Bears pick Charles Leno Jr. in 7th

LAKE FOREST, Ill. -- The Chicago Bears wrapped up the NFL draft on Saturday by taking Boise State offensive tackle Charles Leno Jr. with their final pick, No. 246 overall.

My take: Although most of the spots -- including reserve roles -- are already set along the offensive line, the Bears could afford to use a pick on a developmental player such as Leno, who has impressive measurables and a thorough body of work in college as a three-year starter at Boise State.

Some scouts consider Leno a potential swing offensive tackle, but what’s encouraging about him is he’s still growing as a player. Despite immense athletic ability, good size, and explosion, Leno still hasn’t yet figured out how to put it all together. Chicago offensive coordinator Aaron Kromer has earned a reputation for developing late-round talent along the offensive line. So pairing the coach with Leno might turn him into a productive player that could eventually earn a role as a starter.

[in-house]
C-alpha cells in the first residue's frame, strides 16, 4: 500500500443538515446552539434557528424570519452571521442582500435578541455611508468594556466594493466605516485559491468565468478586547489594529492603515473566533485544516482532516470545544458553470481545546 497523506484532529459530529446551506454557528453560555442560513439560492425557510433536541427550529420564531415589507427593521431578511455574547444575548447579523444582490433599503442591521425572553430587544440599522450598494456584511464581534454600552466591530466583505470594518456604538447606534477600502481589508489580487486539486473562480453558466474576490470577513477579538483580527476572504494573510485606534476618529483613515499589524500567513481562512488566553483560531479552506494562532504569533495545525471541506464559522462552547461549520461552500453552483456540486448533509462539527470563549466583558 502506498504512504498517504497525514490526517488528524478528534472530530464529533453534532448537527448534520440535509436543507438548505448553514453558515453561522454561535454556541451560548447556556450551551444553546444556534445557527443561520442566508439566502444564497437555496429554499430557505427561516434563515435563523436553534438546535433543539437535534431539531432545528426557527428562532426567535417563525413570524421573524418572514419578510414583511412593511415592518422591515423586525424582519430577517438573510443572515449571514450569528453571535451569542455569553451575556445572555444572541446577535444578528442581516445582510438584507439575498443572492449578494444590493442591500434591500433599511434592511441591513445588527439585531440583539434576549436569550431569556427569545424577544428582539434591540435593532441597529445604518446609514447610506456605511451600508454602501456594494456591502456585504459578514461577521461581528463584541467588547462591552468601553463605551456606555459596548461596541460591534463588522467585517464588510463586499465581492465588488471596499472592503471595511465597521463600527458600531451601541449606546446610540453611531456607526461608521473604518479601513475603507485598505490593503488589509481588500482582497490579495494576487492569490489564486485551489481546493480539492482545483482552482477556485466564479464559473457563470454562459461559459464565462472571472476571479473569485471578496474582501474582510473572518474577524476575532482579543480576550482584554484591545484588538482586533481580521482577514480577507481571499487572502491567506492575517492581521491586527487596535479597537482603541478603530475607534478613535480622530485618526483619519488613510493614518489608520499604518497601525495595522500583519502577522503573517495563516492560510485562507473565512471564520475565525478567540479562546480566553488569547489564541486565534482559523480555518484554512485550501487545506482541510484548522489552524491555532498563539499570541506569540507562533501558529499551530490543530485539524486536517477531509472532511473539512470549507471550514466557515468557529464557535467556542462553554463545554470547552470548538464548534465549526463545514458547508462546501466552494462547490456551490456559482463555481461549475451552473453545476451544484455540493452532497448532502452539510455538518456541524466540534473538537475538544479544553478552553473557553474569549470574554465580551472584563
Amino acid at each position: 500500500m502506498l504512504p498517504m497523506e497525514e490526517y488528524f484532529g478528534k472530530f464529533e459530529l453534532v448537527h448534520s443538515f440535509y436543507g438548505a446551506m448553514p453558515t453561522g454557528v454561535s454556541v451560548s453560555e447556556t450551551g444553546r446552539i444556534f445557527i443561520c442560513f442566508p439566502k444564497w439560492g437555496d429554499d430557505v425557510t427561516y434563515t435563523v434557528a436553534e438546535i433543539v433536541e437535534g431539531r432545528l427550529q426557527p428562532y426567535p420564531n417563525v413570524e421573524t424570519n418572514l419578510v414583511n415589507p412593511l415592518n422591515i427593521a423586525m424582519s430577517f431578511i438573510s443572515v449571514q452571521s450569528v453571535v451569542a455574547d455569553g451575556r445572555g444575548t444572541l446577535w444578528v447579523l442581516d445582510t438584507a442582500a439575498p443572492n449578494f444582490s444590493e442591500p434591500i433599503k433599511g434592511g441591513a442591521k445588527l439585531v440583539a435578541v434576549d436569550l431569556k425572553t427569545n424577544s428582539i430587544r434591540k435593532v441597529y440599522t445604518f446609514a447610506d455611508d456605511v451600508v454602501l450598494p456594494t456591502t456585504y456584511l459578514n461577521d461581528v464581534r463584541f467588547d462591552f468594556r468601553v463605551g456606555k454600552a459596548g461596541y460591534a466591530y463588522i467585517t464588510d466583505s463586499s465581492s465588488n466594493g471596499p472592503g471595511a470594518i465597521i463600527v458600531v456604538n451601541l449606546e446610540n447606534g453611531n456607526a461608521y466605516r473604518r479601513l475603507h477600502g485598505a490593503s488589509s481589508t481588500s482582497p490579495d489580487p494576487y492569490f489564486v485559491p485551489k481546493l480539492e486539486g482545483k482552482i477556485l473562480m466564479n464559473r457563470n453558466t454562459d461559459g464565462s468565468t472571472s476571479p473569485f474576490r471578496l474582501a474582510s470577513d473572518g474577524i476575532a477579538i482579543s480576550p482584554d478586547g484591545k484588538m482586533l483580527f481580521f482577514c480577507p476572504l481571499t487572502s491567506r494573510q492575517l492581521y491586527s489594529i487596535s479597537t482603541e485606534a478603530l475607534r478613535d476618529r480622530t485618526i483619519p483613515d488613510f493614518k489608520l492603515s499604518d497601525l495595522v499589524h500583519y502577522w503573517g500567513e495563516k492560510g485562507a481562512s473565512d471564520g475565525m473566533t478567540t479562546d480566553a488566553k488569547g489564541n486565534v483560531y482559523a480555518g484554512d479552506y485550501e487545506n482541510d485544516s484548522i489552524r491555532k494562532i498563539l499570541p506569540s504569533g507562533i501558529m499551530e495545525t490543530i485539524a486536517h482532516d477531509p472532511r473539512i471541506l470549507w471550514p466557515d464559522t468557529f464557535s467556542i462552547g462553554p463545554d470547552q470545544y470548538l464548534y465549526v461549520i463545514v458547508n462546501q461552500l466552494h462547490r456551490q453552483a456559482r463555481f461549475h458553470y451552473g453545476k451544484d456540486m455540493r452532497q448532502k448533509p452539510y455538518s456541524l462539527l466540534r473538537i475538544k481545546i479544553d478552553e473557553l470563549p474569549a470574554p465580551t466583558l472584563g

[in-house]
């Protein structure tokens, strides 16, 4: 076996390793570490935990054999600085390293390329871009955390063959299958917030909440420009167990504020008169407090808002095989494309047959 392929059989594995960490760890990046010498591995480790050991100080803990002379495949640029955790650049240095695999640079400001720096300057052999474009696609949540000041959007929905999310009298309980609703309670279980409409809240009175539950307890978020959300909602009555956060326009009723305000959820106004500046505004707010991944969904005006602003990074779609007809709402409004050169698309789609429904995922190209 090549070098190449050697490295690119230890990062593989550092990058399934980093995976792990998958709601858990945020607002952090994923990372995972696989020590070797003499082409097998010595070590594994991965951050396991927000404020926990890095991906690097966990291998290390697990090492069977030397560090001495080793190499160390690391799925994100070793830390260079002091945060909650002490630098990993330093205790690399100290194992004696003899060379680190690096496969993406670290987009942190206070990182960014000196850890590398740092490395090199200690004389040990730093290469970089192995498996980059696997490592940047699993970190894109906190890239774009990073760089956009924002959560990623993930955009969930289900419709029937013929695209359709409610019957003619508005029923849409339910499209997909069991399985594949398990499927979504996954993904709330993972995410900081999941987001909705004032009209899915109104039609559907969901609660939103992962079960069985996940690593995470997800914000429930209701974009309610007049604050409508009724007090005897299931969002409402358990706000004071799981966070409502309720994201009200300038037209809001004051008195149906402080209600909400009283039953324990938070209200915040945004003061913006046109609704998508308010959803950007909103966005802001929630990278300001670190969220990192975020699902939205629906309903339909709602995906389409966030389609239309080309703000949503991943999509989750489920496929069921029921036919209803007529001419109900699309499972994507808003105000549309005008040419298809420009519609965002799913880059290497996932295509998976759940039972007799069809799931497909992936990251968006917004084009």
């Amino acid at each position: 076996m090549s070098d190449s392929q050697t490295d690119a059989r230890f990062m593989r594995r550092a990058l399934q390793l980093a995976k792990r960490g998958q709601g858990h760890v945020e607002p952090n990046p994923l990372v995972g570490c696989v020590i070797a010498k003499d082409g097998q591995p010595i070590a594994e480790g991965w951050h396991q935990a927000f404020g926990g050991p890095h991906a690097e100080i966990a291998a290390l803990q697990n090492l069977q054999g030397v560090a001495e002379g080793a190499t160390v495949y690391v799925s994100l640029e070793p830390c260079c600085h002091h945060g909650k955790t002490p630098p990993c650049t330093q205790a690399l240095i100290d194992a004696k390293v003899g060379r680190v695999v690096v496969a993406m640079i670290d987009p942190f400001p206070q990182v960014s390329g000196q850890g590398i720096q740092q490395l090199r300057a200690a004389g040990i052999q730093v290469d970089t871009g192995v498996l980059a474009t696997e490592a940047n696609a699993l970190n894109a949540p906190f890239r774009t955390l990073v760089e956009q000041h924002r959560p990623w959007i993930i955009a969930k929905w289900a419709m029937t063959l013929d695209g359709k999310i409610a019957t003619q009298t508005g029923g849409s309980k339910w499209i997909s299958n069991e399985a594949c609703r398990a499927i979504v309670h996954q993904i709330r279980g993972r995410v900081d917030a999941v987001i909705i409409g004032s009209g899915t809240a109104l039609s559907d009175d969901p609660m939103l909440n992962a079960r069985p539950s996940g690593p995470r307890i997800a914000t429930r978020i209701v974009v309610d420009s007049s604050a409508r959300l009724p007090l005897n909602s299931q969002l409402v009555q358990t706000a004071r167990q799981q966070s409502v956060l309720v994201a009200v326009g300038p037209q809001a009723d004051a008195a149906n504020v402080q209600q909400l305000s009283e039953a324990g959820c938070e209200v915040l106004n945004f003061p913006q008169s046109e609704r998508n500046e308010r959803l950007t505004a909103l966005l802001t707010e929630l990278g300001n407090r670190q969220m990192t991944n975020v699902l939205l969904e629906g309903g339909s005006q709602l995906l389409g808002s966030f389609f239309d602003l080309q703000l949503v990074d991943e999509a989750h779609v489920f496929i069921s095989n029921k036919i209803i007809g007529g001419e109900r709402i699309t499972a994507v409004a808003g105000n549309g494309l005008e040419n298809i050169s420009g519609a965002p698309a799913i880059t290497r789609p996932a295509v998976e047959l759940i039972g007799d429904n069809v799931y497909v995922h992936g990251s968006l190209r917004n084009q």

Leno played in 41 games at Boise State, and started in his last 39 outings. Leno started 26 contests at left tackle over his junior and senior seasons. As a sophomore, Leno started at right guard for 13 games. So he possesses the versatility general manager Phil Emery covets.

What’s more is Leno, as a starter, was responsible for 245 knockdown blocks, and 14 blocks that resulted in touchdowns in the running game.

Good company: Prior to Leno becoming the starter at left tackle in college, the last three starters at that position for Boise State were Daryn Colledge (2002-05), Ryan Clady (2006-07) and Nate Potter (2008-11). Colledge is a ninth-year veteran. Clady is a seventh-year veteran and three-time Pro Bowler. Potter, meanwhile, has started six games in three seasons with the Arizona Cardinals.

What’s next: The Bears will now start working the phones to put together their class of undrafted free agents. Once the personnel department completes that task, the rookies will convene at Halas Hall next week for a three-day minicamp.